Posted by: angelnorman | November 19, 2008

Ancestry is fun.

According to my research using my free trial account on ancestry.com, I have an ancestor named John Taylor who, in 1616 was born in Derbyshire, England. Apparently, sometime later, he came to America, and in 1687, he died in Isle (perhaps Isle of Wight?) Virginia. He was my Granny’s great (x8) grandfather. He wasn’t with the original pilgrims, nor were his parents, according to this list of the first pilgrims. And he wasn’t on the ships that came within the next couple of years either, apparently. But he was one of the first few hundred, maybe thousand, of immigrants to come to this country.

It’s ironic to me that I was able to trace all the way back to the pilgrims since Thanksgiving is on the horizon and all. I’ve been reading all day about them on and off, and their journey here. According to this .pdf I came across of The Boston Transcript, written on December 26, 1895 (and found online thanks to the NY Times), there were 102 people on the boat and they sailed for 66 days. On November 21, 1620, they landed at Plymouth Rock. I don’t think I ever knew– or if I did, then I’d forgotten– that nearly half of the original pilgrims didn’t even make it through the first year. Many of them died in the winter shortly after they arrived.

This changes the way I view the first Thanksgiving a little bit, honestly. I guess I’d never really thought about it as their last great meal. I sort of always thought of it as their first– they’re best. Their celebratory meal of goodness and thanksgiving, hence the clever title. Its importance was completely lost on me, and then today, reading these things and thinking about how many lives were lost in the months after landing…  suddenly, it seems way more somber. Way more important to uphold. No one ever thinks about this anymore on Thanksgiving Day. It makes me kinda sad that the point was lost along the way.

I did enjoy thinking, though, about how my great (x10? x11?) grandfather might have been there, how he might have set out from England to join family or friends or maybe he’d hoped to find a job, to make his own way… suddenly the journey seems way more personal to me. Regarding my great(x whatever) grandpappy, though… well, who knows if it’s all accurate? Being a skeptic, I can’t trust that anything ancestry.com is claiming to be accurate before 1800 or so, because I don’t have physical records to prove it to me. At least the US Census records are all over the place in the 1800s. I love physical evidence! But still, it’s neat to know where my family’s come from.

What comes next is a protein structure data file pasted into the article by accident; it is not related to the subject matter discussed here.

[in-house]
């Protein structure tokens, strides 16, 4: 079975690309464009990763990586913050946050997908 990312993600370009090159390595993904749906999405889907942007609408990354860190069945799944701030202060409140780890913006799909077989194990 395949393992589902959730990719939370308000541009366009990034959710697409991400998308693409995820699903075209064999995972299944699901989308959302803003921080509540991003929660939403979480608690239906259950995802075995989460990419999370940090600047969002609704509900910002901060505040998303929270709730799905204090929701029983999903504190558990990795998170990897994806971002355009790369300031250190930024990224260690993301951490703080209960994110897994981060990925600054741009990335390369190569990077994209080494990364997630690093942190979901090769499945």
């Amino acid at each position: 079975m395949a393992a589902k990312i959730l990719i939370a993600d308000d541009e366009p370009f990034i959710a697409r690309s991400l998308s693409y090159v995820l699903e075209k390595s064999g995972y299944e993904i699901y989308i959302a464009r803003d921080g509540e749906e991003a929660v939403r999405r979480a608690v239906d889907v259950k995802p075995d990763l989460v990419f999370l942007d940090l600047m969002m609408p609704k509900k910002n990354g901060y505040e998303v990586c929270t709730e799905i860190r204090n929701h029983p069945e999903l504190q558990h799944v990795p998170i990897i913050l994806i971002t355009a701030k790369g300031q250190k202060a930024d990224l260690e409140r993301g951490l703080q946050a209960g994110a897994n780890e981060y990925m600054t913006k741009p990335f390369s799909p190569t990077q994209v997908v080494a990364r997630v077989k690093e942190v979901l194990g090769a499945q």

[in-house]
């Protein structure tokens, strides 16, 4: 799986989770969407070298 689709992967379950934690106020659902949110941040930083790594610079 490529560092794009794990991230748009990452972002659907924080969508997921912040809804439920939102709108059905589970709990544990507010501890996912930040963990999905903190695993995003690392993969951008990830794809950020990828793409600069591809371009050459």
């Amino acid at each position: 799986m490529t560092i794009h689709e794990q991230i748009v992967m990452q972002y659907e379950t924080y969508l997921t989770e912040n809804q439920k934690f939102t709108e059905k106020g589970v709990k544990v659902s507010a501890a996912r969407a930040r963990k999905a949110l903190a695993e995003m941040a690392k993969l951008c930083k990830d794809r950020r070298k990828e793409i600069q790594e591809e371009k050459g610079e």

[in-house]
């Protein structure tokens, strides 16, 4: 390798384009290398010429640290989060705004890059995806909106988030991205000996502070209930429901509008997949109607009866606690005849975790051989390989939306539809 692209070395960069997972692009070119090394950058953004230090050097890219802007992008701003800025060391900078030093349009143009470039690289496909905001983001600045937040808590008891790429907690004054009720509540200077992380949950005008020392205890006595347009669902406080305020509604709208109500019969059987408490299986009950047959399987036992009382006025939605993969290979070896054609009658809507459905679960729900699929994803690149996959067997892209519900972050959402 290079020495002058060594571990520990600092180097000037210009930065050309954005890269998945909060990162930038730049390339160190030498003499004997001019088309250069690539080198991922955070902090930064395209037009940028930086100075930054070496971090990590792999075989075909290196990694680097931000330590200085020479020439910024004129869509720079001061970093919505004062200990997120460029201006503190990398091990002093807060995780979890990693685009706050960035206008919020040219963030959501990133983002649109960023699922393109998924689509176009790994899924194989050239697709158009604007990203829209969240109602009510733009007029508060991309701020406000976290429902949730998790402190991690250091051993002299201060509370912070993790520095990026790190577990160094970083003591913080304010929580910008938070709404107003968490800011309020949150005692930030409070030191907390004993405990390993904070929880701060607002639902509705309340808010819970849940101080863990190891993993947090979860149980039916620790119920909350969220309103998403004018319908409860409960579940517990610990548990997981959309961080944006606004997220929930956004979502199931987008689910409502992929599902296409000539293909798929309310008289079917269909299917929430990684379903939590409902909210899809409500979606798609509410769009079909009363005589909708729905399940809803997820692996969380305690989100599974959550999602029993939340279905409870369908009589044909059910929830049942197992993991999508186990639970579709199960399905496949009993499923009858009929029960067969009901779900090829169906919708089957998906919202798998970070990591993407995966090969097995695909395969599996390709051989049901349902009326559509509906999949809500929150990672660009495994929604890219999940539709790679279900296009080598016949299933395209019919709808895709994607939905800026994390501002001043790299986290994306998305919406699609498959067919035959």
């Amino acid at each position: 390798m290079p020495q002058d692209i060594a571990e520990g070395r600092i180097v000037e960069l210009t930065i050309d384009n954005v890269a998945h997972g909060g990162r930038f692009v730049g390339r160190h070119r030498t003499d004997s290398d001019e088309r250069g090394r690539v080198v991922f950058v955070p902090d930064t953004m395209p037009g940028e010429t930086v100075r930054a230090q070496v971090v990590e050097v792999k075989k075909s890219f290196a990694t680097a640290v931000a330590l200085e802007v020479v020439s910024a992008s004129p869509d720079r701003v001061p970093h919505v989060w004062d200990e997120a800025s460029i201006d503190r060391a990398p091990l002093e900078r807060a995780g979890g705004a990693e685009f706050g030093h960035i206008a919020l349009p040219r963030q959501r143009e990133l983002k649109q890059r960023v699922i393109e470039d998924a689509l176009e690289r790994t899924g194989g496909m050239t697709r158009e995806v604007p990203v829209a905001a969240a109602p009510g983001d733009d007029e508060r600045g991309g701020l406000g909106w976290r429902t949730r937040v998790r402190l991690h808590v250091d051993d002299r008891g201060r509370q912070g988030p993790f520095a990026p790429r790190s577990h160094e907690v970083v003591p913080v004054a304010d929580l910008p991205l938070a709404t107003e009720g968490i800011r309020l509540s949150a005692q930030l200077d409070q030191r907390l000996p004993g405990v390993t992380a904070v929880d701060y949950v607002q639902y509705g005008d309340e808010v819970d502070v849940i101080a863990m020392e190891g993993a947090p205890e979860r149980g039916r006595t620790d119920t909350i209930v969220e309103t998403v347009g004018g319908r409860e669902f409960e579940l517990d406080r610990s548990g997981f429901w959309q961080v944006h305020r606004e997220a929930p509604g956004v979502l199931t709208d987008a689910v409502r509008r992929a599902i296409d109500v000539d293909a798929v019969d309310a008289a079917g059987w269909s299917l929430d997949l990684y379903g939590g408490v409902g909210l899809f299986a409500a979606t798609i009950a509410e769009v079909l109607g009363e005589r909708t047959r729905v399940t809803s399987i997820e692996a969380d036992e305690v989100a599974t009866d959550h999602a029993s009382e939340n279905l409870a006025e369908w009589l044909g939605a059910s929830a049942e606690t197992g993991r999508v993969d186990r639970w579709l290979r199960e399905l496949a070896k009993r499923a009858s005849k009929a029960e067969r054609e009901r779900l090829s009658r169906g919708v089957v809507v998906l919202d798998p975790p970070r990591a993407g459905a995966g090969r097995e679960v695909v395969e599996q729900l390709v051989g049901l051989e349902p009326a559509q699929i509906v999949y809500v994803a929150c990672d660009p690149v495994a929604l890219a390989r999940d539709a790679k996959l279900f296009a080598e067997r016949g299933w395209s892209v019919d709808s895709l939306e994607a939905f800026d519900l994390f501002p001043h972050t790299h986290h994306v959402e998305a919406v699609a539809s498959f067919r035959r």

I called my mom to tell her that my Granny’s side of the family– and more specifically her mother Effie’s family– comes from England. Mostly I find this incredibly humorous because when I think England, I don’t think of people saying things like “Sea-grets” (ciggarettes) or “Comin’ up a cloud” (It’s going to rain.) I don’t know why but I think “proper” and “uppity.” You know, the opposite of southern and country,  really. Totally stereotypical of me, yes. And I apologize. Now that I’m British, I must watch myself. J/K. I was always of English descent, or at least I think, anyways… I’ve heard that the Copelands (my dad’s side of the family) were from England, too. I’ll soon know the truth though; I haven’t even skimmed the surface on that side of my family yet!

My mom was blown away by the fruits of my research though, and after she and I hung up, she called my aunt and said, “Hey we came from England!” basically. My aunt said she already knew that, that she had heard from my great uncle. This uncle, my Granny’s brother, apparently has a ton of info but won’t share it with anyone. I’m not sure what that’s about, but hey. At least now we have the info. At least now I can tell Nicholas where I come from with certainty… mostly.

And at least I’ll have a basis for teaching Nicholas all about the first Thanksgiving. He won’t appreciate it till he’s older, but that’s okay. Because sometimes, it takes awhile for things to sink in.

To my friend Joyce– if you’re reading this, I’d like to say thank you for the tip about ancestry.com. I have easily spent 85% of my day on the site, and I am so glad that I finally signed up! Good luck on your research!

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Responses

  1. I have read a bunch about everyone doing this lately. I’m trying to ignore m urge to do it myself. and I’m not doing a very good job.

  2. I did my ancestry and it led me to this. True story

  3. I love reading about my ancestry. There is a rich history and books written about the Brawner side of my family. It’s exciting!

  4. mike is funny. sometimes.

  5. Interesting! my great great great great great great great grandfather fought in the Revolutionary War!

  6. Mike you know what, I can see a resemblence….muhahahaha


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